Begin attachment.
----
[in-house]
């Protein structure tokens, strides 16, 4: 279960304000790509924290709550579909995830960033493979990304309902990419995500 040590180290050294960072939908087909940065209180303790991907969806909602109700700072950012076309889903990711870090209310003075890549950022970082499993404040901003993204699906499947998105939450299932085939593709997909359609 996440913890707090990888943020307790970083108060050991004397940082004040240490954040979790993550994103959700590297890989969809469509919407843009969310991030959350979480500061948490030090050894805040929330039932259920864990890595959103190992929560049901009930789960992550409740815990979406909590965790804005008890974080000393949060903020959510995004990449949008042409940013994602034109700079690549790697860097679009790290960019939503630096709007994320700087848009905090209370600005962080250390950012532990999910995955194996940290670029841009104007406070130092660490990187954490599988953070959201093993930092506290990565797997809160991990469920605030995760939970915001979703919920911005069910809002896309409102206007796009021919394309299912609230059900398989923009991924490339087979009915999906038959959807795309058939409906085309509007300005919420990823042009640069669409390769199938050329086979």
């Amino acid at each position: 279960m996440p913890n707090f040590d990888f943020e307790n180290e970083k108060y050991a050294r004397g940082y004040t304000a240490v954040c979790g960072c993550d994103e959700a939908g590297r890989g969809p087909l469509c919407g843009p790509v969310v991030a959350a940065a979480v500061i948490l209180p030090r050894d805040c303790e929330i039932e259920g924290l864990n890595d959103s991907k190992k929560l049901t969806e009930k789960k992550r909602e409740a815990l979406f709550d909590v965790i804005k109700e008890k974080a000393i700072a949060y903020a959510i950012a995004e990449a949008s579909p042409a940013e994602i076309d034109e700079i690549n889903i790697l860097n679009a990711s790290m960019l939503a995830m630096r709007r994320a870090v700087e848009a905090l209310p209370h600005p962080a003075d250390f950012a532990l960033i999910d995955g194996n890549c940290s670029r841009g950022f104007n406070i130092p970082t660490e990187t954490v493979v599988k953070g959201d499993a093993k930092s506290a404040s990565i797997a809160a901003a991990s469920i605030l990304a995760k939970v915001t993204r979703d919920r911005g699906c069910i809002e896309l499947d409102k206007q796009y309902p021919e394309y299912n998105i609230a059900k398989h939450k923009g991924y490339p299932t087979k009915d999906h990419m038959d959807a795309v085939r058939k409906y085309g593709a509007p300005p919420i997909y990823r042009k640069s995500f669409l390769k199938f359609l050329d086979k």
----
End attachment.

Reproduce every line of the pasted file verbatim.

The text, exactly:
[in-house]
């Protein structure tokens, strides 16, 4: 279960304000790509924290709550579909995830960033493979990304309902990419995500 040590180290050294960072939908087909940065209180303790991907969806909602109700700072950012076309889903990711870090209310003075890549950022970082499993404040901003993204699906499947998105939450299932085939593709997909359609 996440913890707090990888943020307790970083108060050991004397940082004040240490954040979790993550994103959700590297890989969809469509919407843009969310991030959350979480500061948490030090050894805040929330039932259920864990890595959103190992929560049901009930789960992550409740815990979406909590965790804005008890974080000393949060903020959510995004990449949008042409940013994602034109700079690549790697860097679009790290960019939503630096709007994320700087848009905090209370600005962080250390950012532990999910995955194996940290670029841009104007406070130092660490990187954490599988953070959201093993930092506290990565797997809160991990469920605030995760939970915001979703919920911005069910809002896309409102206007796009021919394309299912609230059900398989923009991924490339087979009915999906038959959807795309058939409906085309509007300005919420990823042009640069669409390769199938050329086979």
């Amino acid at each position: 279960m996440p913890n707090f040590d990888f943020e307790n180290e970083k108060y050991a050294r004397g940082y004040t304000a240490v954040c979790g960072c993550d994103e959700a939908g590297r890989g969809p087909l469509c919407g843009p790509v969310v991030a959350a940065a979480v500061i948490l209180p030090r050894d805040c303790e929330i039932e259920g924290l864990n890595d959103s991907k190992k929560l049901t969806e009930k789960k992550r909602e409740a815990l979406f709550d909590v965790i804005k109700e008890k974080a000393i700072a949060y903020a959510i950012a995004e990449a949008s579909p042409a940013e994602i076309d034109e700079i690549n889903i790697l860097n679009a990711s790290m960019l939503a995830m630096r709007r994320a870090v700087e848009a905090l209310p209370h600005p962080a003075d250390f950012a532990l960033i999910d995955g194996n890549c940290s670029r841009g950022f104007n406070i130092p970082t660490e990187t954490v493979v599988k953070g959201d499993a093993k930092s506290a404040s990565i797997a809160a901003a991990s469920i605030l990304a995760k939970v915001t993204r979703d919920r911005g699906c069910i809002e896309l499947d409102k206007q796009y309902p021919e394309y299912n998105i609230a059900k398989h939450k923009g991924y490339p299932t087979k009915d999906h990419m038959d959807a795309v085939r058939k409906y085309g593709a509007p300005p919420i997909y990823r042009k640069s995500f669409l390769k199938f359609l050329d086979k």